I really wish all translations would have translation notes like the NET Bible. I would love to understand what they were thinking, why they made the decisions they did, and even what resources helped them come to their conclusions. The Common English Bible (CEB) is no exception. I’d love to see their reasoning behind some of the odd and questionable readings, as well as the why they went with some of the readings I really like.
The Sermon on the Mount is a primary, crucial, fundamental, vital (or choose any other similar adjective you like) portion of not only the Gospels, but of the New Testament and Bible as a whole. In Matthew’s “Sermon,” the CEB translators probably had David Crowder Band on the brain.
Happy are people who are downcast . . .
Happy are people who grieve . . .
Happy are people who are humble . . .
Happy are people who are hungry and thirsty for righteousness . . .
Happy are people who show mercy . . .
Happy are people who have pure hearts . . .
Happy are people who make peace . . .
Happy are people whose lives are harassed because they are righteous . . .
I can’t say I’m all that happy with happy. While happy is one of the words that fits the meaning of makarios, I don’t see it working in this passage. We tend to understand happiness as an emotion, something that changes with our mood, reactions, circumstances. Happy conveys a smile, a cheeriness. And though in a sense there’s truth to the happiness in connection with what Jesus said (grieving, the harassed; is “downcast” really a good translation?), it’s not what he meant.
I think it will cause more confusion than anything.
Later in Matthew’s text, when Peter proclaims (his misunderstanding of?) who Jesus was, the CEB reads:
Then Jesus replied, “Happy are you (makarios ei), Simon son of Jonah, because no human has shown this to you.” Mt. xvi.17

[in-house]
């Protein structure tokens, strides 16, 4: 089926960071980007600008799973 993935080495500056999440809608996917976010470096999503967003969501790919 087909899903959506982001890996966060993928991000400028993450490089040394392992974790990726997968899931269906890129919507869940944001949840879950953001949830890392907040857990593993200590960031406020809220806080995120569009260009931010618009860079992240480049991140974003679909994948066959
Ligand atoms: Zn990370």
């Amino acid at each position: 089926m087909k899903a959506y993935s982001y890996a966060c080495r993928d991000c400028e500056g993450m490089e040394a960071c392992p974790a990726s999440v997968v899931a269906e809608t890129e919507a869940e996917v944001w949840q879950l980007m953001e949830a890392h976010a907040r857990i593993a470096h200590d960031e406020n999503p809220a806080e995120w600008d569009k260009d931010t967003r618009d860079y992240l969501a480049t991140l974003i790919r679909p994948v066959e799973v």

Happy doesn’t make sense to me here. Take the phrase, “Happy are you.” I’ve never said that. I’ve never read that. I’ve never heard anyone else say that. It doesn’t come off as normal, common English. And Jesus was definitely not telling Peter that the disciple was really happy and giddy.
I want to look at another example. Even later in Matthew’s text we run into this passage:
“Who then are the faithful and wise servants whom their master puts in charge of giving food at the right time to those who live in his house? Happy (makarios) are those servants whom the master finds fulfilling their responsibilities when he comes. I assure you that he will put them in charge of all his possessions.” Mt. xxiv.45-47
Happy here brings the focus of the sentence on the servants. And that’s not the point; the focus is on the master and what he is doing. While most translations render makarios here blessed, not straying from how they translated the word in Mt. v, I think it’s easy to see the idea of favor in this passage. And favor is one of the translation options for makarios.
In fact, while most translations of Revelation i.3 use “Blessed,” “God blesses,” or some other variation of blessed, the CEB has
Favored (makarios) is the one who reads the words of this prophecy out loud, and favored are those who listen to it being read, and keep what is written in it.
While I can see favored here in Revelation as a good rendering, I don’t believe “Favored is the one” makes a compelling case for “common English.” There has to be an easier, less awkward way to put the phrases together. And, although favored I think fits better in Mt. xxiv than happy does, neither works out well in the so called Beatitudes.
Someone might consider it a trivial issue. But, I find the Sermon on the Mount so critical to Christianity that we need a clear reading of the text available. There is no need to be watering down or confusing a reader.
But, I must say I appreciate the translation of Mt. v.48:
Therefore, just as your heavenly Father is complete in showing love to everyone, so also you must be complete.
I like the added explanation, “in showing love to everyone.” That should definitely clear up the confusion.